- Communicate on a daily basis regarding progress made towards reaching [enter business goal] and steps taken towards improving [enter process].
Prior experience of 5+ years allows me to state with confidence that [enter company]'s goal can be achieved in [enter timeframe], advancing your business infrastructure and cementing your position as a leader in [enter industry].
My contribution to your position will..."
The AIDA model helps the reader understand the value they're getting from the very first paragraph, unlike a standard approach where the applicant talks about themselves only.
This will increase your chances of getting noticed in a sea of same-ish cover letters that are bound to end up either in the trash or that will never receive a response.
Grabbing attention is only one part of the equation though; now you need to attract the interest of the reader by showcasing your skills, or the how of benefitting the startup.
This is where you have free reign to talk about your skills, technicalities that may be related to the job, and things that pertain to you in regards to helping the company.
Don't go overboard, a few paragraphs will suffice. Make sure that what you write is pertinent to the benefits you've highlighted at the beginning of your cover letter.
As the hiring manager or founder goes through your cover letter, they're building up a desire for what you can bring to the table. You've literally given them all the answers!
Now you just need to reinforce the message that what you offer is what they're looking for, and you can do so with a simple message such as:
"My goal is to help [enter company] achieve the goals you've set out to hit in a timely manner, and do so while driving innovation from within the company.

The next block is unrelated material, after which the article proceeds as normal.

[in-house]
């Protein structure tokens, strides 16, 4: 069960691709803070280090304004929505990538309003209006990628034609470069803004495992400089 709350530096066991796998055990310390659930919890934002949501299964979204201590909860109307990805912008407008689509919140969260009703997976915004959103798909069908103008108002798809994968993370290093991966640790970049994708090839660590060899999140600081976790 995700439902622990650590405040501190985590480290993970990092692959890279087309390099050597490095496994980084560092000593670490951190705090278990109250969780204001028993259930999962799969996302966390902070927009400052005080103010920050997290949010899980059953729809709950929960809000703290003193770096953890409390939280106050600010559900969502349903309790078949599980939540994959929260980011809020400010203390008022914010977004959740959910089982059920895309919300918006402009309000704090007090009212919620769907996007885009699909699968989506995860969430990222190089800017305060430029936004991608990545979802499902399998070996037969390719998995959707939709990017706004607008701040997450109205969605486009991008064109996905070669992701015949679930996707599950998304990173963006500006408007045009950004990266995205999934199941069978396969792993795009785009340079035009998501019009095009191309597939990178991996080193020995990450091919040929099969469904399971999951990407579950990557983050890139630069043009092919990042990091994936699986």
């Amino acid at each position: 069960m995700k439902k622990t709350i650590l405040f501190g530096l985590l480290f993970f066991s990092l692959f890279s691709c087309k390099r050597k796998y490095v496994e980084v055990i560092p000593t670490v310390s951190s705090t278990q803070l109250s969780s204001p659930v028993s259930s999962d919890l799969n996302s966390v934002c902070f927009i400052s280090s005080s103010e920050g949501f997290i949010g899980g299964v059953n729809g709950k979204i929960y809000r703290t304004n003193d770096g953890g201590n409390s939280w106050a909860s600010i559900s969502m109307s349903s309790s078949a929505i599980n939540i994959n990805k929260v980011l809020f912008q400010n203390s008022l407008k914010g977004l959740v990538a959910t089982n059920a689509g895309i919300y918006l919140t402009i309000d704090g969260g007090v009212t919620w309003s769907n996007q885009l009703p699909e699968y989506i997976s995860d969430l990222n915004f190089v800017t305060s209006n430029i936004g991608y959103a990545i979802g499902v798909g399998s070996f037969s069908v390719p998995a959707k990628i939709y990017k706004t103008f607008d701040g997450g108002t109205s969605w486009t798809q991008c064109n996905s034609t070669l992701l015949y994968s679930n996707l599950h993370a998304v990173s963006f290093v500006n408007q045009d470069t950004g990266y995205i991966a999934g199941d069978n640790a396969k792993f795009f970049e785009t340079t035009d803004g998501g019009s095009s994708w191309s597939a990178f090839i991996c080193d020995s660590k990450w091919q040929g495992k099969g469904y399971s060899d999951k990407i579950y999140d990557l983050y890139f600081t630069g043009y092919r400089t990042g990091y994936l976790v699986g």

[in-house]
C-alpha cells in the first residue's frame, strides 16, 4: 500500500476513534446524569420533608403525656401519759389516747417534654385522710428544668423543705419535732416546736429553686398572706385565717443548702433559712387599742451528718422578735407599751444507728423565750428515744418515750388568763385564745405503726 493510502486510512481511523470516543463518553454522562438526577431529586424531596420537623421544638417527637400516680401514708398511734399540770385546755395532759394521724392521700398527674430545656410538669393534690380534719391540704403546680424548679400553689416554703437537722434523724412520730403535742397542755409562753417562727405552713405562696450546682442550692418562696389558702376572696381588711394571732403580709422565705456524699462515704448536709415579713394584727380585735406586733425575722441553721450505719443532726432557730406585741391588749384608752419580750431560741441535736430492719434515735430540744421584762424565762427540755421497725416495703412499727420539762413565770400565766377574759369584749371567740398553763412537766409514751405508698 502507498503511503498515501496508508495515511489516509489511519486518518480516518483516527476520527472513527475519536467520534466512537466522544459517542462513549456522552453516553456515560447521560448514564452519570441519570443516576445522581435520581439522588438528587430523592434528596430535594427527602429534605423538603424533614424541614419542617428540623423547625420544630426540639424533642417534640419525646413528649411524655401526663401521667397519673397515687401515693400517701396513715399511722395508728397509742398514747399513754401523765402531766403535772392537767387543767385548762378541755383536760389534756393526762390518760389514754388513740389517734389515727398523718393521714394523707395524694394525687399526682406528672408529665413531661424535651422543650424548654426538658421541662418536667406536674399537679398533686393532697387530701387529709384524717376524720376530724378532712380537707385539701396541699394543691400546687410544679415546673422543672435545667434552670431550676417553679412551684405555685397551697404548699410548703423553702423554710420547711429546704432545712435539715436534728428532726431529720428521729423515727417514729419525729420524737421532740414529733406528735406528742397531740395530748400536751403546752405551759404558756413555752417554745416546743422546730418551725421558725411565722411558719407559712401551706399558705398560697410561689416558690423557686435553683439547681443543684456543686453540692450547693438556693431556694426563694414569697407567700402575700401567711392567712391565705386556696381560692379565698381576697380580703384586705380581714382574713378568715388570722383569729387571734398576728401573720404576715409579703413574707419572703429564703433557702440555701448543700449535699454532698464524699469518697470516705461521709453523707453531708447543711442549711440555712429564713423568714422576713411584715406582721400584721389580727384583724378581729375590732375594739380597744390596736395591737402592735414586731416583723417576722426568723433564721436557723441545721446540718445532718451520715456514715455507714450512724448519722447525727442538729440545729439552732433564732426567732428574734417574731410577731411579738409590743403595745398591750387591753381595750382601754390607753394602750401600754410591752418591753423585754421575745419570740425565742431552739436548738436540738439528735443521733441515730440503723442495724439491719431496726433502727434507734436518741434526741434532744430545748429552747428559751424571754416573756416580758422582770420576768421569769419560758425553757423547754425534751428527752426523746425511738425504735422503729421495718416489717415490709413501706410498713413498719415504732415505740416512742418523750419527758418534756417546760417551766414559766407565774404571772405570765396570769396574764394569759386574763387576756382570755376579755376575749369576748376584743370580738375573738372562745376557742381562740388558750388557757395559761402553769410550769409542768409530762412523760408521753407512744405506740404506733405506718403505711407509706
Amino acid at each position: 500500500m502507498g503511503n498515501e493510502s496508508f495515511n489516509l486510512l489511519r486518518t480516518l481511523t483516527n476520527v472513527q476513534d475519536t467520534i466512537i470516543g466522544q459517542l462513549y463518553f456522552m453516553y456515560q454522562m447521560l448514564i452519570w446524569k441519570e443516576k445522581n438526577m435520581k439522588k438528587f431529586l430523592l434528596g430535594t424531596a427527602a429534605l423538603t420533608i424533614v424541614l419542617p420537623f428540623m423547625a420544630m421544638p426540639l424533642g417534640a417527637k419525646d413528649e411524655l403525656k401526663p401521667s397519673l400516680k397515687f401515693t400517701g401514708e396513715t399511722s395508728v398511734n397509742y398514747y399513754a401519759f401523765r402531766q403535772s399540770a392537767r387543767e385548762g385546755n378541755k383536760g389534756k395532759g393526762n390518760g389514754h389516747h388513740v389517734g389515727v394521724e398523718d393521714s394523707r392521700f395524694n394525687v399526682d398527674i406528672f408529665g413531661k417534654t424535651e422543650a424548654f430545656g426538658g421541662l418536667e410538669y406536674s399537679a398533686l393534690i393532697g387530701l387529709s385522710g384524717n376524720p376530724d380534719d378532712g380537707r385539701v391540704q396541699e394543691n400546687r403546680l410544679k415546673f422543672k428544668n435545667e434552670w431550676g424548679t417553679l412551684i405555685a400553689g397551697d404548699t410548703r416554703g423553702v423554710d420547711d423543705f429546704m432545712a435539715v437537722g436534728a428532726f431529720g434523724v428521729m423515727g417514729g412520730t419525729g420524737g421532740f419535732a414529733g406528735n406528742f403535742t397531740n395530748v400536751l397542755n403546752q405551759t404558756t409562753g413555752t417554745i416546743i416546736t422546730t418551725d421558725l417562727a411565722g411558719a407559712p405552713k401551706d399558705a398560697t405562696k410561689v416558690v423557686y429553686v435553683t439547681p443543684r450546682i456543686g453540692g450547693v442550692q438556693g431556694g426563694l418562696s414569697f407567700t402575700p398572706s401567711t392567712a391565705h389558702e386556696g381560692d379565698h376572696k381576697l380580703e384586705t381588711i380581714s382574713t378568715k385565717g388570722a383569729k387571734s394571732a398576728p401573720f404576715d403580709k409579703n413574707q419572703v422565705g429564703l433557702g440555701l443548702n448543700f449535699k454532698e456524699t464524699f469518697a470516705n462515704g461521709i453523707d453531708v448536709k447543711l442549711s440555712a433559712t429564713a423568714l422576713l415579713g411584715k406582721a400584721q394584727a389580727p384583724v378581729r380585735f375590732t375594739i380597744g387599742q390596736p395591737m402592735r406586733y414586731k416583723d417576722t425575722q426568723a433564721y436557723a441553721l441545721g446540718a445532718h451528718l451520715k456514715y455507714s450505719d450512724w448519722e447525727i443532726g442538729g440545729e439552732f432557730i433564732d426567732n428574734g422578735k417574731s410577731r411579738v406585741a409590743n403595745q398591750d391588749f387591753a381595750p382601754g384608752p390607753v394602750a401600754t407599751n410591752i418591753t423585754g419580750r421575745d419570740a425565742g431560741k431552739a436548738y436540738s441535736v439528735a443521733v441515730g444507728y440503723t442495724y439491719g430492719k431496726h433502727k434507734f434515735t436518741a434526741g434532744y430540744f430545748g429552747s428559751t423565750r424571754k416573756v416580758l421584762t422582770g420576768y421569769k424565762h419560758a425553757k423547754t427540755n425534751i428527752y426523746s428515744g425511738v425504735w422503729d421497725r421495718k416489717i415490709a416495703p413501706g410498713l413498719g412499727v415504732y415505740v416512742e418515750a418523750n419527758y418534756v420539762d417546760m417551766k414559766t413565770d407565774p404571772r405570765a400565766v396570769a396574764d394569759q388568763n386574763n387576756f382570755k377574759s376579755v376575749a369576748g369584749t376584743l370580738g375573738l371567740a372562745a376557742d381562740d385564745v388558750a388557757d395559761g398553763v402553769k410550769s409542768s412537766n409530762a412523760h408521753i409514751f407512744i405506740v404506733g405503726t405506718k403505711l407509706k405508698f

This way, the value you'll gain will be shared among internal collaborators, making my contribution a team effort rather than an individual force."
Mentioning the fact that you're willing to share your knowledge inclusively (i.e. without leaving out other collaborators) increases your desirability in a startup.
Why? Because they're just getting started…
The more value they can build internally, the better.
Having somebody state that they will do what's good for the company as a whole going forward is exactly the type of message you have to send through at the Desire stage.
Finally, you want the reader to take positive action towards making your dream startup job a reality. The way you do this is by providing an entryway into your world.
You've grabbed their attention, funneled their interest, and made yourself desirable; now it's a lot easier for you to pitch your contact details rather than just saying "call me."
The key to this step is conciseness.
You don't want to confuse the reader…
Give the hiring manager one place where they can reach you in regards to your application, one only. Don't beg for a reply, simply give your contact details.
After going through all of what you've written that's specifically catered to helping the organization thrive, the hiring manager will likely shortlist you as a potential candidate.
Your chances of receiving a reply this way are 100x higher than sending a generic "I can do this and that" type of cover letter. Use AIDA to drive action!
This may sound like a lot of work and to some degree it is, but you can streamline the process significantly through the use of job search personalization software like LoopCV.
Here's an example of making your cover letter stand out for multiple startup companies without having to write a new one every single time you want to apply:
» Create a forever free account
» Choose a job title, location, and more
» Personalize your email and cover letter for each position
» Active your "loop" to send out personalized cover letters to each startup
And that's it!
You've just created an automatic way to apply to 100s of highly-qualified jobs at interesting startup companies without having to re-do your cover letter each time.
Personalize Your Startup Cover Letter & Get Replies
Your job isn't a joke, and neither is the process of searching for a job. This is why a cover letter is so important even in startup culture… It builds trust in what you can bring to the table.
In a sea of poorly-written cover letters, your chances of getting noticed are slim. But with the AIDA model (and a bit of creative energy!), you can make it to the other end successfully.
With a bit of preparation and a touch of personalization using software like LoopCV, this numbers' game will quickly turn in your favour and lend you the job of your dreams.